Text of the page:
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Publication numberUS5701312 A
Publication typeGrant
Application numberUS 08/627,720
Publication dateDec 23, 1997
Filing dateApr 1, 1996
Priority dateApr 1, 1996
Fee statusPaid
Publication number08627720, 627720, US 5701312 A, US 5701312A, US-A-5701312, US5701312 A, US5701312A
InventorsMichael J. DeLuca, James G. Mittel
Original AssigneeMotorola, Inc.
Export CitationBiBTeX, EndNote, RefMan
External Links: USPTO, USPTO Assignment, Espacenet
Method and apparatus for selectively providing repeat messages in a radio communication system
US 5701312 A
Abstract
A communication system (100) for selectively providing repeat messages includes a message transmission device (105) for normally transmitting messages a single time, for receiving repeat requests indicating that a previously transmitted message should be transmitted again, and for automatically transmitting future messages more than once in response to determining that a number of repeat requests exceeds a transmission threshold. A radio communication device (110) is included in the communication system (100) for receiving the messages and for generating a repeat request in response to determining that the previously transmitted message has not been correctly received.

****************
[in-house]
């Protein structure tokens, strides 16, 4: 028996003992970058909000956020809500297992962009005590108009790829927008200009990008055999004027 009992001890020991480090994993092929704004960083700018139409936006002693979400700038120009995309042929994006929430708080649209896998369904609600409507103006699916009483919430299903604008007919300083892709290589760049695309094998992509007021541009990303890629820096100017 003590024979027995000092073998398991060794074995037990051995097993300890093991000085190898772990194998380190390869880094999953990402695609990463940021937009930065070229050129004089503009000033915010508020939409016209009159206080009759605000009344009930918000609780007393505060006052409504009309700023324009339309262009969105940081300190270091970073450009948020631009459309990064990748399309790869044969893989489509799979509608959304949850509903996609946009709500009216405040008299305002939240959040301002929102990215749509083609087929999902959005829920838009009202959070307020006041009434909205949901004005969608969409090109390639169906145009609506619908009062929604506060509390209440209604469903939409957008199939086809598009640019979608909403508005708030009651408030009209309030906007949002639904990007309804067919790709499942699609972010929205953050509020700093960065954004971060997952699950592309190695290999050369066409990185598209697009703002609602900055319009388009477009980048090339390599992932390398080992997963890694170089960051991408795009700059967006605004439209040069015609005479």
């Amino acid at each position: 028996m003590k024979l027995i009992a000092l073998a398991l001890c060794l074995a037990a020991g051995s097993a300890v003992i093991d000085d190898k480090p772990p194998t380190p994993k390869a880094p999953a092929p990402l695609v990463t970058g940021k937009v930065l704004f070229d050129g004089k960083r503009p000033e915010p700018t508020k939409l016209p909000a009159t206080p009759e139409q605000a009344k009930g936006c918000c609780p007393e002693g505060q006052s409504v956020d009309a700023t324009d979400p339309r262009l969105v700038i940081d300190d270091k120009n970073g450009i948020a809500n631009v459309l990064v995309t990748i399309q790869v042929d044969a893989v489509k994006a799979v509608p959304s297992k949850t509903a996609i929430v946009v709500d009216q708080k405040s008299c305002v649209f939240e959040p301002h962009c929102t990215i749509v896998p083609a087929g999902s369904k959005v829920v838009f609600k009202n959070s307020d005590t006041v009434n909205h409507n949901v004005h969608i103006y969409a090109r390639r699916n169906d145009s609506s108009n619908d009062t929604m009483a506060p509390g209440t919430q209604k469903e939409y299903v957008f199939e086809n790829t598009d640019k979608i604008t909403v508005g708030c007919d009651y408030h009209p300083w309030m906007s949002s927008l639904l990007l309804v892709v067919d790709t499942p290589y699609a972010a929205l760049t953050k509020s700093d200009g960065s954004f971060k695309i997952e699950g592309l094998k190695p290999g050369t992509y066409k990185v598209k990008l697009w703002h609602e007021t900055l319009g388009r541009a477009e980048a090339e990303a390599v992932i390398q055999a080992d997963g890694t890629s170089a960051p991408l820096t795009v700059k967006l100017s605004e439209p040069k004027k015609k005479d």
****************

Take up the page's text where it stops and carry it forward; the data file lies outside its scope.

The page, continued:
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Claims(26)
What is claimed is:
1. A communication system for selectively providing repeat messages, the communication system comprising:
a message transmission device for transmitting messages a single time, for receiving repeat requests indicating that a previously transmitted message should be transmitted again, and for automatically transmitting future messages more than once in response to determining that a transmission threshold has been exceeded; and
a radio communication device for receiving the messages and for generating a repeat request in response to determining that the previously transmitted message has not been correctly received.
2. The communication system of claim 1, wherein the message transmission device comprises:
a system memory for storing an address of the radio communication device, a number of times a message is to be sent to the radio communication device, and a number of repeat requests that has been generated by the radio communication device; and
a request processor coupled to the system memory for incrementing the number of times a message is to be sent to the radio communication device in response to determining that the transmission threshold has been exceeded.